Russ McKamey owns and operates the most terrifying haunted house experience in America — one you’re not allowed to attend until you watch a two-hour-long video, sign a 40-page waiver, create a safe word, pass a physical, and more. Featured on Netflix’s “Haunters: Art of the Scare” and on an episode of “Dark Tourist,” McKamey Manor is a see-to-believe type of attraction. The Summertown, Tenn. horror house is so extreme, no one has ever successfully completed the experience.

And yet, Russ says his new haunted show, ‘Desolation,’ is his most extreme haunt yet. “Nobody’s even made it to the starting clock with this new show,” Russ told News Channel 8. “With the new mental game, it’s much more difficult. And because of that, no one’s even started the clock.” Think you have what it takes to tour the Manor? If you do, it only costs a bag of dog food– Russ has five dogs. And if you complete the tour, Russ will hand you $20,000.

When it comes to the actual tour, Russ has a list of warnings and rules you must follow:

YOU REALLY DON’T WANT TO DO THIS

Think you have what it takes to tour the Manor? If you do, it only costs a bag of dog food– Russ has five dogs. And if you complete the tour, Russ will hand you $20,000.

So why wouldn’t you want to do this?

It’s not as easy as just a bag of dog food, as you’ve probably gathered by now. The Manor’s website lists seven must-do items before the tour can begin.

  • Be 21 years old or older, or 18-20 with parents approval
  • Completed “Sports Physical” and doctor’s letter stating you are physically and mentally cleared
  • Pass a background check provided by McKamey Manor
  • Be screened via Facebook, Facetime or phone
  • Proof of medical insurance
  • Sign a detailed 40-page waiver
  • Pass a portable drug test on the day of the show

Warnings:

Intense audio, lighting, extreme low visibility, strobe and fog effects, damp and wet conditions, phycially demanding environments, close contact with creatures (you might be touched), very real and graphic scenes of horror.

Rules:

No smoking, drinking, eating, running inside, or touching of props and/or actors. McKamey Manor reserves the right to refuse admission to anyone for any reason. The guest voluntarily assumes all risks/dangers associated with participation in this event.

WHO IS RUSS MCKAMEY?

The Russ you will meet outside of the McKamey Manor is not the Russ you’d expect. He says he’s never been drunk is his life, never smoked a cigarette, never had a cup of coffee, and he doesn’t take illegal drugs or smoke marijuana.

“I’m a very straight laced conservative guy, but here I run this crazy haunted house that people think is this torture factory, fetish factory. All of these things that it’s not, but people believe that based upon the films that I have made.”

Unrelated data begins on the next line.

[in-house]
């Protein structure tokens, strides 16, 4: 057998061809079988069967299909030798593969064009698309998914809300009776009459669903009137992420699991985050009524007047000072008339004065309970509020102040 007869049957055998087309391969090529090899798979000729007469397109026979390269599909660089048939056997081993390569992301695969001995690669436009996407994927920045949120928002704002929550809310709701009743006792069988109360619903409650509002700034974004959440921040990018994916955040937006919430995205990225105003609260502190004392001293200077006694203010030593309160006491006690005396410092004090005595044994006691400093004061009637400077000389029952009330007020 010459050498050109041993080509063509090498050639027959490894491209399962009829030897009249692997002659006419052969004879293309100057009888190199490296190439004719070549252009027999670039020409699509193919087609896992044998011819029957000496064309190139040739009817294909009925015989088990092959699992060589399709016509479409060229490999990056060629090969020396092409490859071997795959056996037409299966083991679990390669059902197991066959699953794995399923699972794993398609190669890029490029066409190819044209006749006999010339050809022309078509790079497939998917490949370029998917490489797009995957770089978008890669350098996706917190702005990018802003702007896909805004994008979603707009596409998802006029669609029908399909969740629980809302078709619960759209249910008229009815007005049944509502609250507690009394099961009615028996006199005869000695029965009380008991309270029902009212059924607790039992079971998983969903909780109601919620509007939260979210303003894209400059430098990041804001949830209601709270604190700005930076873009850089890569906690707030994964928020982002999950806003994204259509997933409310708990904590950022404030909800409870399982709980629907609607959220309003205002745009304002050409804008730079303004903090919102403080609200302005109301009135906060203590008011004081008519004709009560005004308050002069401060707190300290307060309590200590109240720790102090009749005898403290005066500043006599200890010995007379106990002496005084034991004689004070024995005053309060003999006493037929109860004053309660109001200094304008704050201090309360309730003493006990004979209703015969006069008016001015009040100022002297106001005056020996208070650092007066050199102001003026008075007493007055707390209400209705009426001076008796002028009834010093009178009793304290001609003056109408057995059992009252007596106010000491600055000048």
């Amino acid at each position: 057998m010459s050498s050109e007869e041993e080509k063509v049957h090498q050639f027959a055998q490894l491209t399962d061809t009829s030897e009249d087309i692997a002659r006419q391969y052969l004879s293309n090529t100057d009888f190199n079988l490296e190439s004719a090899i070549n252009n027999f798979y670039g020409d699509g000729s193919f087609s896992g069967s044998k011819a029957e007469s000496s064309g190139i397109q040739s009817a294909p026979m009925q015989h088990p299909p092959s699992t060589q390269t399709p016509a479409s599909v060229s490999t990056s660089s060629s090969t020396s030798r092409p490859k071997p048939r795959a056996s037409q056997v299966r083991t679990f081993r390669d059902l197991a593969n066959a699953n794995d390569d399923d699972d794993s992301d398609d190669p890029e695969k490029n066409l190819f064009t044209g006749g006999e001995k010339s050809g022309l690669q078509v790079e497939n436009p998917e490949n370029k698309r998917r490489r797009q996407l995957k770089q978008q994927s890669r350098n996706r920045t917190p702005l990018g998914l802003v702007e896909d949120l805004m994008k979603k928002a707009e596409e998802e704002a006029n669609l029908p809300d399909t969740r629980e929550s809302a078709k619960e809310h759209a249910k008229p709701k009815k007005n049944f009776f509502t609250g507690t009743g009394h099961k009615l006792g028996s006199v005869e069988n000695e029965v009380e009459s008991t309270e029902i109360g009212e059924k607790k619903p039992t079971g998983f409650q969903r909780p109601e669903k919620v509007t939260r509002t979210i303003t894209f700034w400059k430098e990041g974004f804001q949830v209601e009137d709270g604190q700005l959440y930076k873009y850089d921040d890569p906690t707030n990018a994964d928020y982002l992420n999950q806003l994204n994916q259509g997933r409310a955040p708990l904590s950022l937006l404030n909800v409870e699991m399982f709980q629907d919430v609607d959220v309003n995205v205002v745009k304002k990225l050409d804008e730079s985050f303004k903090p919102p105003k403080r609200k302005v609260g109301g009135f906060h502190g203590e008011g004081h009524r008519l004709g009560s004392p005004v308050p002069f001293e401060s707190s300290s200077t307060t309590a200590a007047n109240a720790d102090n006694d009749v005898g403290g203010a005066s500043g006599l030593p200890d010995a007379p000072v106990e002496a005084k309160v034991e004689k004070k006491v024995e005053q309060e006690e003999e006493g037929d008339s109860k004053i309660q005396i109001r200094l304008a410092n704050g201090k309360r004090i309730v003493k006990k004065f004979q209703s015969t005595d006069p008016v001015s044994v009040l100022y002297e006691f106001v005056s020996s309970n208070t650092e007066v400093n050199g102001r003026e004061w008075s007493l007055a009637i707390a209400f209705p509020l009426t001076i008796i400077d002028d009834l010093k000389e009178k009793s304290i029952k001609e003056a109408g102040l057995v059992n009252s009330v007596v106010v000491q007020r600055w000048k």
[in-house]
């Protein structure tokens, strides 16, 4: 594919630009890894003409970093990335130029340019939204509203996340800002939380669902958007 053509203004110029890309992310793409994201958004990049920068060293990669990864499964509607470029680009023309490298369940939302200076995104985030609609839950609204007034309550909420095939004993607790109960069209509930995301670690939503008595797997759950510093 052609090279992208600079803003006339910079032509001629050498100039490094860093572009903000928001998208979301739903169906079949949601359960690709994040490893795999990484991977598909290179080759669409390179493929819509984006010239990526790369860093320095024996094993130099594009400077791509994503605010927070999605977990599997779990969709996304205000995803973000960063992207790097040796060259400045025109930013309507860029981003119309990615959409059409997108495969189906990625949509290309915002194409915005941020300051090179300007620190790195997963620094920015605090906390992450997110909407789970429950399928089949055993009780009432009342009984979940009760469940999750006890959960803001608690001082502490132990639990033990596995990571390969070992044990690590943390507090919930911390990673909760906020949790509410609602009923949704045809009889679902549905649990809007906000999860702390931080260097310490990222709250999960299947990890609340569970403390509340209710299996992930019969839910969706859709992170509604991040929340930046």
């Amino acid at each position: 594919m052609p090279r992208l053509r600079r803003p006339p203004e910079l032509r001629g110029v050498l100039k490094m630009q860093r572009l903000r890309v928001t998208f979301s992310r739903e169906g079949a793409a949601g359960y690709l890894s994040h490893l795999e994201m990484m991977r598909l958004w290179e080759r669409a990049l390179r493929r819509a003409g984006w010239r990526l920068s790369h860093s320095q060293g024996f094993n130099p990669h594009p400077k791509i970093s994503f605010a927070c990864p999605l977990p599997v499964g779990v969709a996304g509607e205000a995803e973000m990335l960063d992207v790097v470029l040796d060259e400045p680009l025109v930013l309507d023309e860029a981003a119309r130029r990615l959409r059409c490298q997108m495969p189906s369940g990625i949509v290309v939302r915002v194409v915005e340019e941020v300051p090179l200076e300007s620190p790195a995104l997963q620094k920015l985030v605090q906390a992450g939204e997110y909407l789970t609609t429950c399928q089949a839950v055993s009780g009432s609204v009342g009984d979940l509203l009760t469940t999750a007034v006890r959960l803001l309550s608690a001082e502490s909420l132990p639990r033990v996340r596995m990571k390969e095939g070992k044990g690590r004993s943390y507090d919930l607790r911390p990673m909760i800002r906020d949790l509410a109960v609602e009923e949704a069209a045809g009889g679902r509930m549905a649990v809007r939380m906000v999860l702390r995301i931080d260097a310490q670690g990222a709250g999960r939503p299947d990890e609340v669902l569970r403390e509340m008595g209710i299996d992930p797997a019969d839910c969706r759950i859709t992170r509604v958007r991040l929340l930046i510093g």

Russ films every tour with his video camera. He then publishes the results on his Youtube page.

Russ says he doesn’t curse and doesn’t allow cursing during the haunted tours. If you do, and many obviously can’t help themselves, he deducts cash from your potential $20,000 prize.

“More of an inside little joke — that the manor is the most extreme haunt in the world but there’s no cussing involved,” he laughed.

“I’ve already put in well over a million dollars into the thing,” Russ said. “And I don’t charge any money of course to get into it. A bag of dog food is the initial price. Which is crazy. I’m not a very good business person.”

You’d think Russ’s favorite horror genre would be the “Saw,” or “Hostel” type; ‘the more blood the better.’ That’s not the case. Russ has an appreciation for the classics.

“My favorite genre is more like Alfred Hitchcock, old-school 1950s “Vertigo,” “Rear Window,” “Birds,” “Psycho,” “The Man Who Knew Too Much,” “North by Northwest,” the mental ones,” he said. “Because that’s what the Manor really is. It’s a mental game. It’s really me against them.”

MENTAL GAME

Russ is so good at what he does, he’s had people sue him over things they thought happened during the show, but didn’t actually happen.

Russ doesn’t just film every show for entertainment purposes; he does it to protect himself in court.

“You’d be surprised over the years how many people have claimed something happened to them inside,” he said. “And I need to go back and show whoever needs to see it the raw and unedited footage, saying ‘here ya go, here’s the complete show.’”

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